In an attempt to tempt him, I wove my fingers into his wet hair and pulled him down to kiss me. He gave a frustrated groan, kissing me back as I pulled him closer and slipped my hands down to his jeans. I’d not bothered putting any clothes back on before falling asleep, so I was still naked under the sheet. The only things standing in my way were a pair of jeans and boxers...

  “Sweetheart,” Wes groaned. “Come on. Please? I’ll get you coffee while you shower.”

  I paused. What did I want more, coffee or sex? Ugh, why were all of life’s decisions so damn hard? Speaking of hard...

  “Kit,” Wesley scolded as my hands continued their quest.

  “Fine,” I sighed, pouting up at him even as he gave me puppy eyes himself. “You’re going to need to make up for it later, though.”

  Wes chuckled, kissing me hard and grinding his erection against me, the big tease. “Absolutely. Now get up. It’s going to be a big day today, sweetheart. I can feel it.”

  “I wish you’d feel something else,” I grumbled, wiggling over to the side of the bed and stumbling sleepily into the bathroom. “Big coffee, please.”

  Wes laughed. “Obviously. Back in five, and don’t go back to sleep!”

  “I won’t! Geez.” I rolled my eyes as I turned on the shower and checked the temperature. It wasn’t like I often went back to sleep when he thought I was getting up. Just... sometimes.

  The warm water did help to wake me up, but it was the giant cup of coffee Wes left on the vanity that really did the trick for me. When I stepped out of the water, I hurried to wrap a towel around myself before taking a long sip and not even caring that it burned my tongue.

  “Oh fu
ck yes,” I moaned, rolling the delicious liquid over my tongue. “That’s the shit. Right there.”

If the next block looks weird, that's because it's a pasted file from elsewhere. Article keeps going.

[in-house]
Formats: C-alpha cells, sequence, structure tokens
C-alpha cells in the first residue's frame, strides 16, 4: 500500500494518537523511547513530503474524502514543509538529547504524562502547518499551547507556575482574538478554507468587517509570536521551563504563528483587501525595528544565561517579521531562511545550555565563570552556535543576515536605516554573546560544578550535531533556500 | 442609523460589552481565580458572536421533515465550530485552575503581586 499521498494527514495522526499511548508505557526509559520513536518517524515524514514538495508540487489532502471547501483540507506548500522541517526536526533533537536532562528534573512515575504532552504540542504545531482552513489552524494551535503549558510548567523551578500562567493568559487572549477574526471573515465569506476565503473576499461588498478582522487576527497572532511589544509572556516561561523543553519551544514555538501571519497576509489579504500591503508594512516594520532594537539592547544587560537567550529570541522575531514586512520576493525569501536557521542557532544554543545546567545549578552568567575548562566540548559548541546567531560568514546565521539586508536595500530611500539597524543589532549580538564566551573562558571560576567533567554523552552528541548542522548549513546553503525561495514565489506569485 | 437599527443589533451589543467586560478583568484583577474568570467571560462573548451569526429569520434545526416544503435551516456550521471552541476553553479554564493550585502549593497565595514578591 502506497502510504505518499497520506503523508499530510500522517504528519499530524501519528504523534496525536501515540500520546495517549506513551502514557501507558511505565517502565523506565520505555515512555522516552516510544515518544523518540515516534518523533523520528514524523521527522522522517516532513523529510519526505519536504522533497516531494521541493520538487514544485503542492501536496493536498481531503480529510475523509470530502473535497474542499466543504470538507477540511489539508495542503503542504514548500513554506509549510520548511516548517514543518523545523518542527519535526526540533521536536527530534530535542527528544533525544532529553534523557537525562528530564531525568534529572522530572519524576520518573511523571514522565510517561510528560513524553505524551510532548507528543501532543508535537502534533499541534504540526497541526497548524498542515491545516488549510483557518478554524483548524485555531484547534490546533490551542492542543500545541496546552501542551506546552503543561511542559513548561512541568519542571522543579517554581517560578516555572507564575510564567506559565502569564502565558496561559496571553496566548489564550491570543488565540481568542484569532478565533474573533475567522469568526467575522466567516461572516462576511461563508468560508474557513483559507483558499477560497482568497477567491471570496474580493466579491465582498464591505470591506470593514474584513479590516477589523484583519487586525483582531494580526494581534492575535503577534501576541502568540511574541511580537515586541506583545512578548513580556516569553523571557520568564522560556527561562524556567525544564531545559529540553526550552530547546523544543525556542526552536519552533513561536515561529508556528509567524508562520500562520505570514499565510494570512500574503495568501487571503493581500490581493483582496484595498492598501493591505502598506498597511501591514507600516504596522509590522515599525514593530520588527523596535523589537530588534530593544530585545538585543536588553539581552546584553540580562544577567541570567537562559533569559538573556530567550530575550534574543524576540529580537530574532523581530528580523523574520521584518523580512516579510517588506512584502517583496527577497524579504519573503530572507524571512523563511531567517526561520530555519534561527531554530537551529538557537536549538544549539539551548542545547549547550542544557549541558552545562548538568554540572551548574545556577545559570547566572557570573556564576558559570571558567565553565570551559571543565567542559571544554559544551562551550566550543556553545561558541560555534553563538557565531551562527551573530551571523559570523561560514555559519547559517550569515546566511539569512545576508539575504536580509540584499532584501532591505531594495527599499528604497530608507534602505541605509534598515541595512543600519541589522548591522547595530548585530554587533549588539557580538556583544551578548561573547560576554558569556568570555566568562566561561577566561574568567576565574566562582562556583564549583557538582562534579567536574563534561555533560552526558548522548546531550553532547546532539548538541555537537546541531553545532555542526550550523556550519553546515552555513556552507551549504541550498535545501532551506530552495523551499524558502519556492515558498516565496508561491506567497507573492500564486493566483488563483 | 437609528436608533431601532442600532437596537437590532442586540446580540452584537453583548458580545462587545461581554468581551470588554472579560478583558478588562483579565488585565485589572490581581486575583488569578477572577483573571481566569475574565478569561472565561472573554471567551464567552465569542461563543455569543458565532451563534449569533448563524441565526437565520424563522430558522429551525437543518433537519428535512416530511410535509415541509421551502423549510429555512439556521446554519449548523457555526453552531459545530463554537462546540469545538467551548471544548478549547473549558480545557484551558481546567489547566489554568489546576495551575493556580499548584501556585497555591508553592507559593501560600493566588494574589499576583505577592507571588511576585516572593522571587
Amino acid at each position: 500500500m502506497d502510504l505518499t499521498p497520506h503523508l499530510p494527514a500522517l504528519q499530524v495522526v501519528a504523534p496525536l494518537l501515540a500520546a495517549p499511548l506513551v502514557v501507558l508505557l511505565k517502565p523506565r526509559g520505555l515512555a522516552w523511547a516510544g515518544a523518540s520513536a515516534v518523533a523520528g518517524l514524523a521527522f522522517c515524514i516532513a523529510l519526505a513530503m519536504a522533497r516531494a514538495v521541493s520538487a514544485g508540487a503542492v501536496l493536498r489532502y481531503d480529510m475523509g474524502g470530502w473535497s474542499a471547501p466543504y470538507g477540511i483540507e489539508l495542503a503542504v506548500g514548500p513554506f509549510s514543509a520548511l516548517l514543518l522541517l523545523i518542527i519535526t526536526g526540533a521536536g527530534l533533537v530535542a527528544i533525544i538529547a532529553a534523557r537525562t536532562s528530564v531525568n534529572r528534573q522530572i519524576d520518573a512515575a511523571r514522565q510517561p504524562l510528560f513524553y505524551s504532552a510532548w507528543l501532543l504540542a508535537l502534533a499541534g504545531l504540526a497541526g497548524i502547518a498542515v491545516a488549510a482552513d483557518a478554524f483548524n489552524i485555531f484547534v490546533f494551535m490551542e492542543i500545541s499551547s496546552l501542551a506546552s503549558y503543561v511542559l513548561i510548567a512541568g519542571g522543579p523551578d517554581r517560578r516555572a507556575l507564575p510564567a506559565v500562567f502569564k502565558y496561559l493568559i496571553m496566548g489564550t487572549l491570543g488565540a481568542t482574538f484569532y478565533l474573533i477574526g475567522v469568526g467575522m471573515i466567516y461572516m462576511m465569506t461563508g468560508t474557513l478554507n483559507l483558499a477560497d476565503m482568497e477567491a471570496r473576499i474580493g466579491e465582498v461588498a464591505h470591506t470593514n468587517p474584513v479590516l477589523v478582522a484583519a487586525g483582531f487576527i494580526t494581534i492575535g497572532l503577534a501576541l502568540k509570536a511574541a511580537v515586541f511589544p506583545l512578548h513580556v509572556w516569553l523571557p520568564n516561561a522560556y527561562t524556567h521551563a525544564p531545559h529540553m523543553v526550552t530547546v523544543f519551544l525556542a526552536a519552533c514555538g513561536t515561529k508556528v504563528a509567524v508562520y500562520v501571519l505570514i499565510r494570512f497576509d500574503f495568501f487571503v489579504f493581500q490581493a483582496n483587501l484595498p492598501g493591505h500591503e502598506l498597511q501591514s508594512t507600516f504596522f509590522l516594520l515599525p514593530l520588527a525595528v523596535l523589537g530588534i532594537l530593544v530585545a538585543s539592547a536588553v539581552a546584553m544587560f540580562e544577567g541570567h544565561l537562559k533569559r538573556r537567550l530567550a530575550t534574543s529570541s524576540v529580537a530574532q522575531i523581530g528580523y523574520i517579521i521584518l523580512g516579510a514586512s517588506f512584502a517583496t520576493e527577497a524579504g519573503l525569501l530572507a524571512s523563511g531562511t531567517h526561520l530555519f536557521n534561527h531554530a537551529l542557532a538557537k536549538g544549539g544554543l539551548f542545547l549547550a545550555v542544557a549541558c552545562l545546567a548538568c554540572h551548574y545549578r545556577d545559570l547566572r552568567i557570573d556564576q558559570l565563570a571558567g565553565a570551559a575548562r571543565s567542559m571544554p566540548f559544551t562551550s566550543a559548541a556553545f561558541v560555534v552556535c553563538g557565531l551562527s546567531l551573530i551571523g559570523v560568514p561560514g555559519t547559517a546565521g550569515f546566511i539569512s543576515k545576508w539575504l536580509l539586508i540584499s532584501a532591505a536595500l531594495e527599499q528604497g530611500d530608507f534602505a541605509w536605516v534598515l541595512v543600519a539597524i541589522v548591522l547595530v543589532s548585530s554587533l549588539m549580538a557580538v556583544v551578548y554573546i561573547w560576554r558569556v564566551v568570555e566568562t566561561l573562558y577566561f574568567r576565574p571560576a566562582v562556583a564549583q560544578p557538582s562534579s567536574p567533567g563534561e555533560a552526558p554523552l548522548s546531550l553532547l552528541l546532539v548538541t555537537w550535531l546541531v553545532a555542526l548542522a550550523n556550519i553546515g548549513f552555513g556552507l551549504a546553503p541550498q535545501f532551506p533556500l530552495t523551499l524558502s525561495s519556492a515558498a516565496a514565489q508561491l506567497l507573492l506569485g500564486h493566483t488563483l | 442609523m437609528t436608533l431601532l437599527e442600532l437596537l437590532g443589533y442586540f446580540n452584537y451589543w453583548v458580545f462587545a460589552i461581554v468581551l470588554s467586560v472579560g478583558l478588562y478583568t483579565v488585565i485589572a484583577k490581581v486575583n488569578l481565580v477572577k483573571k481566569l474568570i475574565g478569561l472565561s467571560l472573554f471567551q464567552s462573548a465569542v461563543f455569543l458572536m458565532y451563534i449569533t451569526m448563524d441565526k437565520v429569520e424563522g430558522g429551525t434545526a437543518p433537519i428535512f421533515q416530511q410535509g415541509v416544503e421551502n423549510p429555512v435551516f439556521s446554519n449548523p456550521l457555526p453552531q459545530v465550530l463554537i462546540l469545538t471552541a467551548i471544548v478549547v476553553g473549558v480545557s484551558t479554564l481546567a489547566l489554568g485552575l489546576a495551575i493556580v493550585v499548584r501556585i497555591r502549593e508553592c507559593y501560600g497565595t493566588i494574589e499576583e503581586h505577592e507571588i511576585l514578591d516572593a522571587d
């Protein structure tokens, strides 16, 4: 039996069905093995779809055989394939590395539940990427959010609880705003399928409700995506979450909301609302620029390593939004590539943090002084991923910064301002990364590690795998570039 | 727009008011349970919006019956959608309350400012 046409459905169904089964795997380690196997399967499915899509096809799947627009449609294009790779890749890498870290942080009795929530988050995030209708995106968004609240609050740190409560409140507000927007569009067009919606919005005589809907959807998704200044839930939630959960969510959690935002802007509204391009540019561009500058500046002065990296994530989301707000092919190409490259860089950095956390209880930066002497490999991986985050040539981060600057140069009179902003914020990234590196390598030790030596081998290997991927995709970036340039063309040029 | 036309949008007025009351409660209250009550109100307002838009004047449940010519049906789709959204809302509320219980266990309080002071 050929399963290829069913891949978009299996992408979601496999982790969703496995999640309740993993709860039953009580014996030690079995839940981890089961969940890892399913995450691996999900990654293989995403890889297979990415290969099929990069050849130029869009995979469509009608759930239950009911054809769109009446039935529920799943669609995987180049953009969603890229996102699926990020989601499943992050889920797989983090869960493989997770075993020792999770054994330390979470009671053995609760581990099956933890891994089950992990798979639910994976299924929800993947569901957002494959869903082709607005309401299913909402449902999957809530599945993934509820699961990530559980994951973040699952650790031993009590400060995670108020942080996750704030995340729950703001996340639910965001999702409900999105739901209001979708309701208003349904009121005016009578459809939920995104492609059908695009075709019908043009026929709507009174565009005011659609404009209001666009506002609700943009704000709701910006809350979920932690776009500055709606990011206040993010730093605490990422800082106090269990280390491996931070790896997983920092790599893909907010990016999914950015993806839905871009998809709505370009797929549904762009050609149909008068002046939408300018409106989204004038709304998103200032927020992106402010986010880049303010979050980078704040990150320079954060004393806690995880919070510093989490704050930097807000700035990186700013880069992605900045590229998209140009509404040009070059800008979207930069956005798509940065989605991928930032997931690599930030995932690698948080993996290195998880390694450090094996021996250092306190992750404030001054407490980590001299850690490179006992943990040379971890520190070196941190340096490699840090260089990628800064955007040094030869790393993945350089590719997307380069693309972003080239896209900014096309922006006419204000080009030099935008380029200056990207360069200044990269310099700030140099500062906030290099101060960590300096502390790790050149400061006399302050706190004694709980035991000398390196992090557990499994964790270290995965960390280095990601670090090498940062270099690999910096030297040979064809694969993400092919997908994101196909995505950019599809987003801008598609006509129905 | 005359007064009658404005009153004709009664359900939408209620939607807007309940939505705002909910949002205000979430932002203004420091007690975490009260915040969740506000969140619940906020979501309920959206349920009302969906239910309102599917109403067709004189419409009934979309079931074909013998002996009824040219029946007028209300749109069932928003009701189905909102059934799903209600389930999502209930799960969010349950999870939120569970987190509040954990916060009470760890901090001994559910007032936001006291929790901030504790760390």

“Better than sex, huh?” Wesley teased me, leaning on the bathroom doorframe fully dressed this time. I grinned back at him, grabbing him by the shirt and pulling him down for a kiss.

  “Not always,” I admitted. “But fuck, it comes close.”

  He laughed at me then, his baby-blue eyes sparkling with delight. The transformation in him since we’d arrived was noticeable, like a heavy weight had been lifted from his shoulders and he could see light at the end of the tunnel. It was totally worth the trip just to see him like this.

  “I love you, Wes,” I confessed, finding myself lost in his gaze for a moment.

  “You don’t mean you love coffee?” He quirked a mocking brow at me, and I scowled.

  “No, asshole. Although I love coffee too. But this time, I mean you. I love you, Wesley.”

  He grinned down at me. “Well, in that case, I love you too, sweetheart.” He punctuated this sentiment with a lingering kiss that seriously made me regret accepting coffee over sex.

  “Come on,” he reminded me, breaking away. “Get dressed. I’m excited for today.”

  “I can see that,” I murmured, but I couldn’t stop smiling at him. Damn adorable nerd that he was. I relinquished my coffee just long enough to dress, then took it back while Wes drove us out to Seamus’s little cottage.

  We let ourselves in, as Seamus had advised we do if we came over early. He was not a morning person himself, so it was better for everyone if we didn’t wake him. Not that I blamed him. I’d have loved to stay asleep too, but Wes seemed to think he focused better when I was nearby, so here I was.

  “I wonder if he has any of those potato-scone things left,” I mumbled to myself, heading into the kitchen while Wesley set himself up at the table where he’d left the book and all his notes the night before.

  To my disappointment, it looked like there were none left and not much of anything else either. I groaned and checked the time. The store wouldn’t be open for a couple of hours yet.